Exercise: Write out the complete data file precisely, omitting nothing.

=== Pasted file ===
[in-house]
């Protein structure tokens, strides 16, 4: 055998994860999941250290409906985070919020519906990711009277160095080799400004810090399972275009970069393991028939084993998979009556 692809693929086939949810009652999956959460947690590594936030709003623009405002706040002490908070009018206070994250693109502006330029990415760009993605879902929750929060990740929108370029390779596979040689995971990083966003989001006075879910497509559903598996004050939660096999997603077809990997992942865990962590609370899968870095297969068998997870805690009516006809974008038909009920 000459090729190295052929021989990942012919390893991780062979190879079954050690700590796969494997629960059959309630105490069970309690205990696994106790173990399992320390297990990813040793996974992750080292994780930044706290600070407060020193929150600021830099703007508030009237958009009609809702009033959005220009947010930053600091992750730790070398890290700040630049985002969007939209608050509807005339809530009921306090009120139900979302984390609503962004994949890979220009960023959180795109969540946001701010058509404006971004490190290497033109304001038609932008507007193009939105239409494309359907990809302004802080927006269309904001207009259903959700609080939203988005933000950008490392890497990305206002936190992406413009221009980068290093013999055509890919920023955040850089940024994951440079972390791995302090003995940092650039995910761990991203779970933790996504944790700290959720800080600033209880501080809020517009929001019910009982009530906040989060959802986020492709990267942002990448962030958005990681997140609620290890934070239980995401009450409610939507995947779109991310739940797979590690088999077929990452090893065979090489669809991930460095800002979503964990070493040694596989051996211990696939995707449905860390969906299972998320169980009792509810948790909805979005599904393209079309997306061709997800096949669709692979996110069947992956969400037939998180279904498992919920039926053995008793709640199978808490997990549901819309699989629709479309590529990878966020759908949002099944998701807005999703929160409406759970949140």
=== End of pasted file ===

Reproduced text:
[in-house]
């Protein structure tokens, strides 16, 4: 055998994860999941250290409906985070919020519906990711009277160095080799400004810090399972275009970069393991028939084993998979009556 692809693929086939949810009652999956959460947690590594936030709003623009405002706040002490908070009018206070994250693109502006330029990415760009993605879902929750929060990740929108370029390779596979040689995971990083966003989001006075879910497509559903598996004050939660096999997603077809990997992942865990962590609370899968870095297969068998997870805690009516006809974008038909009920 000459090729190295052929021989990942012919390893991780062979190879079954050690700590796969494997629960059959309630105490069970309690205990696994106790173990399992320390297990990813040793996974992750080292994780930044706290600070407060020193929150600021830099703007508030009237958009009609809702009033959005220009947010930053600091992750730790070398890290700040630049985002969007939209608050509807005339809530009921306090009120139900979302984390609503962004994949890979220009960023959180795109969540946001701010058509404006971004490190290497033109304001038609932008507007193009939105239409494309359907990809302004802080927006269309904001207009259903959700609080939203988005933000950008490392890497990305206002936190992406413009221009980068290093013999055509890919920023955040850089940024994951440079972390791995302090003995940092650039995910761990991203779970933790996504944790700290959720800080600033209880501080809020517009929001019910009982009530906040989060959802986020492709990267942002990448962030958005990681997140609620290890934070239980995401009450409610939507995947779109991310739940797979590690088999077929990452090893065979090489669809991930460095800002979503964990070493040694596989051996211990696939995707449905860390969906299972998320169980009792509810948790909805979005599904393209079309997306061709997800096949669709692979996110069947992956969400037939998180279904498992919920039926053995008793709640199978808490997990549901819309699989629709479309590529990878966020759908949002099944998701807005999703929160409406759970949140």